tank monitoring system or level gauge. This information should
then be communicated to the individual responsible for the
Move spill containment equipment, such as booms or spill
barriers, into the unloading area;
Ensure that the drip pans are placed under all pump hose fittings
(if applicable) after the hose is hooked up to the tank and prior to
Ensure that the fill nozzle is placed in the appropriate tank
Oil Transfer and Delivery Procedures
During unloading
All oil transfers must be attended. The individual responsible for
the transfer must remain with the vehicle at all times during
loading or unloading;
Periodically check the tank monitoring system to ensure that the
available capacity is not exceeded.
Prohibit smoking, lighting matches or the use of cellular
telephones near the tank truck during unloading.
Oil Transfer and Delivery Procedures
After fuel unloading is completed
Prior to disconnecting and removing the flexible hoses, ensure
that they are drained;
Pour any fuel accumulated in the drip pans into the appropriate
waste tank;
Cap and secure the fill port; and
Inspect that area around the tank truck prior to departure for any
Inspections and Testing Procedures
The Inspection and Testing program described in Chapter
4.0 of the Plan consist of:
Monthly Visual Inspections of all ASTs and 55-gallon drums
performed by MGC personnel;
Tank Integrity Tests of ASTs performed, as needed, by a
qualified contractor; and
Preventative maintenance to ensure that equipment remains in
good working order.
Monthly AST Inspections
ASTs, piping, and secondary
containment are inspected on a
monthly basis and documented
using the tank inspection forms in
Appendix B.
These inspections also include oil
storage in 55-gallon drums.
Monthly AST Inspections
Tank Integrity Testing
MGSC will retain the services of a Certified Tank Testing
Contractor to perform an integrity test of an AST under the
following circumstances:
Whenever material repairs or alterations are made to the tank;
If evidence of a leak occurs;
In the event of damage to the tank or containment structure; or
If the results of a tank inspection reveal evidence of leakage or
Preventative Maintenance Program
MGSC routinely inspects and replaces equipment as part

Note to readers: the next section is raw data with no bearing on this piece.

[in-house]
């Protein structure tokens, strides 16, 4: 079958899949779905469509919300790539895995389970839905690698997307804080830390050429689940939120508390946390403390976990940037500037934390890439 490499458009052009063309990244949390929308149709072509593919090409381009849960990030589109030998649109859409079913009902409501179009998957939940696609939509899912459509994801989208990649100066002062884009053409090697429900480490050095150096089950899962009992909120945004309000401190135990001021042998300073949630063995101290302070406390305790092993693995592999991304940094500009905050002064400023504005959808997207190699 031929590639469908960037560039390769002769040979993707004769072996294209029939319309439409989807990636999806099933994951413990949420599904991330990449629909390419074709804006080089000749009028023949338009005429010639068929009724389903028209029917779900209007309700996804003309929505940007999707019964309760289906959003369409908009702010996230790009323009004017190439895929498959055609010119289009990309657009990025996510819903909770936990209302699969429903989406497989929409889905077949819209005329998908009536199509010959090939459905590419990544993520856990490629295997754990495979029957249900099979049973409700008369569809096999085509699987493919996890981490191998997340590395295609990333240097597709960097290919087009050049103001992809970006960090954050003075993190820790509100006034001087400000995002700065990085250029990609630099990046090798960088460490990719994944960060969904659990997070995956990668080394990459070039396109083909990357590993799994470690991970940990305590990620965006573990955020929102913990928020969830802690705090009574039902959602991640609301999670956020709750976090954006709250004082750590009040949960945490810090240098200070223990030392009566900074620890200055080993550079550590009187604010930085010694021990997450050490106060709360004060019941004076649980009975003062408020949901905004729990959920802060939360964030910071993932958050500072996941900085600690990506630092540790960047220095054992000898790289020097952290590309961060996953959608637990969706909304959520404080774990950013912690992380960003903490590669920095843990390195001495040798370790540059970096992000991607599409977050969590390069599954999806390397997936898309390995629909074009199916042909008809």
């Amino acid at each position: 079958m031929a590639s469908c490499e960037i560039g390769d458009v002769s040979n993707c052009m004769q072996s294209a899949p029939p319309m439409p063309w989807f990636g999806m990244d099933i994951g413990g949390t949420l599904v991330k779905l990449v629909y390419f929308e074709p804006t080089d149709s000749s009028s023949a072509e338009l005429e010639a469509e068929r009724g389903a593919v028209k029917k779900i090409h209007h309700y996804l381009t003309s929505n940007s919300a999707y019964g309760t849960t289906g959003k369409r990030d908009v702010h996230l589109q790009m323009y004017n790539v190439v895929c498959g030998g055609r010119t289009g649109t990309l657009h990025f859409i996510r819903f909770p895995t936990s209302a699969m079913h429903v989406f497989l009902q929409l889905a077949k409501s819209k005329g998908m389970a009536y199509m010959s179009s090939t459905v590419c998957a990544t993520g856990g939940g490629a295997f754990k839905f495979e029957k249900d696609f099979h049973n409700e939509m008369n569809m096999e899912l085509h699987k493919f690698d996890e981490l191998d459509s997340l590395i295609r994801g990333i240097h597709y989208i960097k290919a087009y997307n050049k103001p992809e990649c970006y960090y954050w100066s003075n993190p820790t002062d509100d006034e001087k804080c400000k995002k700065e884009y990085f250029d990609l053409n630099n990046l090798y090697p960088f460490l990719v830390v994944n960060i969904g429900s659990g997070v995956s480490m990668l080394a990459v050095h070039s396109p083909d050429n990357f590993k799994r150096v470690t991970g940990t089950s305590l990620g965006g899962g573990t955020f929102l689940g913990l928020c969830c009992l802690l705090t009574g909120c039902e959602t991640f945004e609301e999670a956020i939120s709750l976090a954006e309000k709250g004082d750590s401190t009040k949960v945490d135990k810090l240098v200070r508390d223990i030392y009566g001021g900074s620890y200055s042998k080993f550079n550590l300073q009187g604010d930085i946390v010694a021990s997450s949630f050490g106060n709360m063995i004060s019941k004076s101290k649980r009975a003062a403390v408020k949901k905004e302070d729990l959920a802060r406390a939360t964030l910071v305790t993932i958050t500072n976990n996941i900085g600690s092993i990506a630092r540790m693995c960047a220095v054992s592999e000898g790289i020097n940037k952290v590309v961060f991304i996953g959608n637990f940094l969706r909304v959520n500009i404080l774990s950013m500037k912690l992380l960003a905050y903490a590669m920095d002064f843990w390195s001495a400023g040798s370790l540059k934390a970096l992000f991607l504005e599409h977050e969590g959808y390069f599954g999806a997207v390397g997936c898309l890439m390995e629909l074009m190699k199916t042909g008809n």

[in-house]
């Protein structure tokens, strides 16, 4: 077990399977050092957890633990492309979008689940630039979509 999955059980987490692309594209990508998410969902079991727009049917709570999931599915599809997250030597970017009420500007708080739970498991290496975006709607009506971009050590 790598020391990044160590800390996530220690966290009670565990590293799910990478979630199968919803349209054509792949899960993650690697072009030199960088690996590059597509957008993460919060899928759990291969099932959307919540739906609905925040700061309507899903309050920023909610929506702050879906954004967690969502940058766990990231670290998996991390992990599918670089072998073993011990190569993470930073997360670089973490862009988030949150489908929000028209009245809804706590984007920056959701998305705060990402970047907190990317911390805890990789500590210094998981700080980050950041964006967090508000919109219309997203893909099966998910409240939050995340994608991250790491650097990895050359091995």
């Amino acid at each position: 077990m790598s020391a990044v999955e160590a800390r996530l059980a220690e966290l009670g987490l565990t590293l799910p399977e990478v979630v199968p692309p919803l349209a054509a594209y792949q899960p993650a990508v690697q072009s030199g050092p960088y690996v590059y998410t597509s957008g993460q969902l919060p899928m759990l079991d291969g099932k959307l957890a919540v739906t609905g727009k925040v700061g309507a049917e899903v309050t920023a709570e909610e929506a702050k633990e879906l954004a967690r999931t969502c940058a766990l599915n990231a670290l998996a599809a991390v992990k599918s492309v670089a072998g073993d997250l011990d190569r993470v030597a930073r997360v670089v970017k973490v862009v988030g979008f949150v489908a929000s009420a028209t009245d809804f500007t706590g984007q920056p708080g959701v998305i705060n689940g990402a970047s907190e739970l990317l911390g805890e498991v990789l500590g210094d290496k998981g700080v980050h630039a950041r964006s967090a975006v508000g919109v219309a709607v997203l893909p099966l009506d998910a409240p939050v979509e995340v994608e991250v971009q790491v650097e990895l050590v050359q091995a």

of its preventative maintenance program.
If an inspection shows that continuation of an operation or
practice is likely to result in an imminent release, prompt
action is taken.
If there is no imminent threat to cause a release, visible
leaks are promptly corrected.
Release Response
and Notification
Response to Spills or Releases
Trained personnel may respond to small leaks or spills
that do not pose significant risks to health or safety.
First Responders are trained to respond in a defensive
fashion without actually trying to stop the release.
Their function is to contain the release from a safe
distance, keep it from spreading, and prevent exposure to
the environment.
Do not endanger yourself or others by attempting to act
outside of your role.
Response to Spills or Releases
Immediately notify the Oil
SPCC Coordinator, Gene
If Gene is not available
contact Roy Woods.
Follow the steps on the
Spill Response Flow Chart.
Response to Spills or Releases
Any release into a storm sewer or a visible sheen on surface
water is a reportable release.
The Oil SPCC Coordinator will determine whether the
release requires action beyond the capabilities of facility
After notification, trained personnel will attempt to control the
release at its source and contain the material that has
already been released using the appropriate emergency
response and cleanup equipment.
Response to Spills or Releases
Released material should be
contained by placing absorbent
booms and pads down gradient of
the source to control and divert the
flow of oil. When possible the oil
should be contained on pavement or
All nearby catch basins and
manholes should be covered and/or
bermed with absorbent materials.
Clean-up and Disposal Procedures
All contaminated PPE, equipment, and
clean-up waste will be contained in
labeled 55-gallon drums and labeled.
A private environmental clean-up
contractor will be retained to perform
any necessary remediation and remove
all contaminated material and clean-up
Internal and External Notifications
All spills, regardless of quantity
must be immediately reported to
the Oil SPCC Coordinator.
The Oil SPCC Coordinator is the
designated party accountable for
spill prevention and will assess
whether a release has exceeded
any reportable conditions and notify
the proper authorities as
Oil SPCC Training Summary
Know where the Oil SPCC Plan can be found;
Be familiar with the procedures for fuel deliveries and
monthly inspections contained in the Oil SPCC Plan;
Know who the Oil SPCC Coordinators are and when they
should be notified of a spill or release; and
Always remember to respond to a release in a defensive
fashion to contain the release from a safe distance and
keep it from spreading. Do not endanger yourself or others
by attempting to act outside of your role.

Eastman Campus Oil SPCC Plan-Appendix D